A little while later the game moved on to the sort of priming battle that so often occurred then, because of the way that they played. Black is on roll. Is this the sort of thing that you double? As White, would you take?

Position ID: 2G7BADTYbsEDIA
Match ID: cAlgAgAAAAAA

Black doubled, White took, correct action on both sides. The primes are identical, but Black has two extra outfield checkers to play with, which will mean that he will win the priming battle all other things being equal, because White will usually bust his prime first. White still has a lot of play himself though and note that cube ownership is very valuable indeed in prime/prime games, with the ever present possibility of the doubler going bust at any moment with a large awkward doublet. Also, White is at least anchored and can usually fall back on an ace point game if nothing else. KG thought that the take/pass decision was close and came down on the side of pass. That is a blunder, but an understandable one I think.

In this next position, Papazian (White) has to play 6-4.

Position ID: 2G6DAyDYbsEANA

So fanatical were they in sticking to their plan, White plays 13/7, 13/9 here. Today, everybody would make the 2pt without even thinking about it. No shots, makes a point, preserves the midpoint, what's not to like? This play and the play of 1-1 earlier drew no comment from KG, indicating clearly that this was the accepted way to play, pure, brave and stick to your plan.
Modern players need to be more adaptable, switching from one plan to another as needed, often several times in a game!

I'd hate to show you just mistakes. See if you can find Tomchin's lovely play in this position, Black to play 5-2.

Position ID: atsEADbY7TYBAA

He played the elegant 11/6, 5/3, well ahead of any other play. White won't hit even if he does throw a 1, so the perfect slot, risk free, efficient and safe next turn.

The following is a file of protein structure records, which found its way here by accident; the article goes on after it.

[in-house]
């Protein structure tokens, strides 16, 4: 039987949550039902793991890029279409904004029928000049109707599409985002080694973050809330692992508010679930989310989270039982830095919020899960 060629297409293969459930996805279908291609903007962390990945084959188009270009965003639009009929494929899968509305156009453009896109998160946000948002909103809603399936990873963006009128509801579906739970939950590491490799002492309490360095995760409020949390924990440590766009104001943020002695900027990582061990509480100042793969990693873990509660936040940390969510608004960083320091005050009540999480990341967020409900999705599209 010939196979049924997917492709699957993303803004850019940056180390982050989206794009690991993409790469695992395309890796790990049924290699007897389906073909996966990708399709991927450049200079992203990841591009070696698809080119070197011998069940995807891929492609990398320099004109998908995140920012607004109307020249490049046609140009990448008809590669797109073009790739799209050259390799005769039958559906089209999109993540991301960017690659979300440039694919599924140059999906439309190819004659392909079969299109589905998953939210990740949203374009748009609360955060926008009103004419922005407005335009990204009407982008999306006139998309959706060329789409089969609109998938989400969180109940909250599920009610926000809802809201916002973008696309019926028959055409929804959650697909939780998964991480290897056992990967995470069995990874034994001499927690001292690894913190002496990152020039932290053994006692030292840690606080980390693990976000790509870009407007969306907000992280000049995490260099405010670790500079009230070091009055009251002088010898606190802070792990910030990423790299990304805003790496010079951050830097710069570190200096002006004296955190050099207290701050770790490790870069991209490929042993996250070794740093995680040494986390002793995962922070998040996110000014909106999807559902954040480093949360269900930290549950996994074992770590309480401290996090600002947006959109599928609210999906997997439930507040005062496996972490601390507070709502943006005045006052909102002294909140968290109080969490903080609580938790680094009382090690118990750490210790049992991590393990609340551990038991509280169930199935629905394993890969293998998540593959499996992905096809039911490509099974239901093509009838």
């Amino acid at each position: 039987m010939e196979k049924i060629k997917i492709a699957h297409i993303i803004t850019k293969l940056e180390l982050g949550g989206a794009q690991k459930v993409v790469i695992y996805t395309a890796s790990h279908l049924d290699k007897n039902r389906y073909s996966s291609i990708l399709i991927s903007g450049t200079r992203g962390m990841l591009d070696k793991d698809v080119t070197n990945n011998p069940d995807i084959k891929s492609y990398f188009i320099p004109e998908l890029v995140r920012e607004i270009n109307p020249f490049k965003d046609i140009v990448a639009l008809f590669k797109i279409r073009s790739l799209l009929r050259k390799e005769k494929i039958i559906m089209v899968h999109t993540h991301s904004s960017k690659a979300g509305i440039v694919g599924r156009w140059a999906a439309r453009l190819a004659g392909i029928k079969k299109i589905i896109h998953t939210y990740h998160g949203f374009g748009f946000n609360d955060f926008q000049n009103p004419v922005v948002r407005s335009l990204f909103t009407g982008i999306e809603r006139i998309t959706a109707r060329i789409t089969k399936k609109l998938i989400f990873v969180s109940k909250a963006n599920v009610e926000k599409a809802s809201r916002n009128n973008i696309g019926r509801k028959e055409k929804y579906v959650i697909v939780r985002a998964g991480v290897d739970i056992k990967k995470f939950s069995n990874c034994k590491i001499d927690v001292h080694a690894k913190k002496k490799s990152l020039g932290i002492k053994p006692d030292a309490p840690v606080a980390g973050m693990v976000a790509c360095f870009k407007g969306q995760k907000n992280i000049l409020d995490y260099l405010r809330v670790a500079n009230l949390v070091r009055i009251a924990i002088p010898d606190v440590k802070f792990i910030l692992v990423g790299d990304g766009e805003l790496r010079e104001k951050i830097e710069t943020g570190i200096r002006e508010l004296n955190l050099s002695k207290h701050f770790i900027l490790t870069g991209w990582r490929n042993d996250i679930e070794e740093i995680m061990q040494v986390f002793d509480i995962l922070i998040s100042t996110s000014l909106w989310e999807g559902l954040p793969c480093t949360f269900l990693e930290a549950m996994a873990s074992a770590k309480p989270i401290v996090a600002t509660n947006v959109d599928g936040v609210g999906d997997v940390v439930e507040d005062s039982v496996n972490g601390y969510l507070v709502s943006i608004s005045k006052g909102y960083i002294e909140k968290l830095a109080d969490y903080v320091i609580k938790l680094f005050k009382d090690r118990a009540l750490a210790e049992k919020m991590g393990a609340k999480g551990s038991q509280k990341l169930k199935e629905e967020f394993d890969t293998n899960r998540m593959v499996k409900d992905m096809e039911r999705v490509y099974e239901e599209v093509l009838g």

We'll look some more at this fascinating match tomorrow. Until then, enjoy the game!

Note: I've switched back to using Gnu boards and ID's, as Gnu users by far outnumber ExtremeGammon users at present. However, I am using EG for the analysis. I'll let you know if it is ever widely different to Gnu.


ah_clem said...

1) 41 to play for white:

I'll split here. It may not be the best move, but I like to split early so that I'm forced to get my ass off the ace point. The longer the game goes on, the harder it becomes to move off the ace. 24/23 13/9

I could slot both 5 points, but this seems to be leading with one's chin.

Oops. Reading down, I see that you give the answers. But now that I've started, I might as well play along. You'll have to trust that I'm not peeking.

2) cube decision for black

Black is ahead in race and threats. That should be enough to cube. Whit has lots of counterplay, so I'll say take. D/T

3) White to play 11

Well, use one ace to enter and one ace to cover the 5. The other two could be played to make the 23 point, slot the 22, or make the bar. Slotting the 22 seems too risky. Making the bar gives white a good blockade, and since I tend to favor offense over defense I like that play (I'm not always right, and need to fine tune the offense/defense balance.) Making the 23 has the advantage that it puts immediate presure on the blot on the 17. I think I'll go for the anchor. bar/23 24/23 6/5

4) Black to cube.

Stick says that prime vs prime is almost always a take, mostly because they're so volitile. So, I'll say that white has to take this one. Black is way ahead in the race, yet still retains better timing that white. I think it's enough to double, but need to check market losers: I'm not seeing a lot so maybe this is a hold. But I am seeing a few, so I'll push the cube. I'd be pleased with a cash. D/T

5) White to play 64

OTB, I'd just make the 2 point without giving it much thought. That probably didn't suit the "pure players" of yore, but it's what I'll do, even after thinking about it for ten times as long as I would have OTB. 8/2 6/2

6) Black to play 52

OTB, I'd reflexively play 11/4. QF makes me look at 11/6 5/3. It slots the front of the prime, which is the point we want to make next. With two homeboard blots, white might not even want to hit it if she can, even without the two homeboard blots hitting destroys white's timing, and she's still stuck behind a full prime.

I'll say 11/5 5/3, but doubt I would have found it without QF.

Thanks for the quiz! I'll look forward to the next one.

Timothy Chow said...

Nice set of positions, Paul! Regarding the last one, see this position for a similar theme.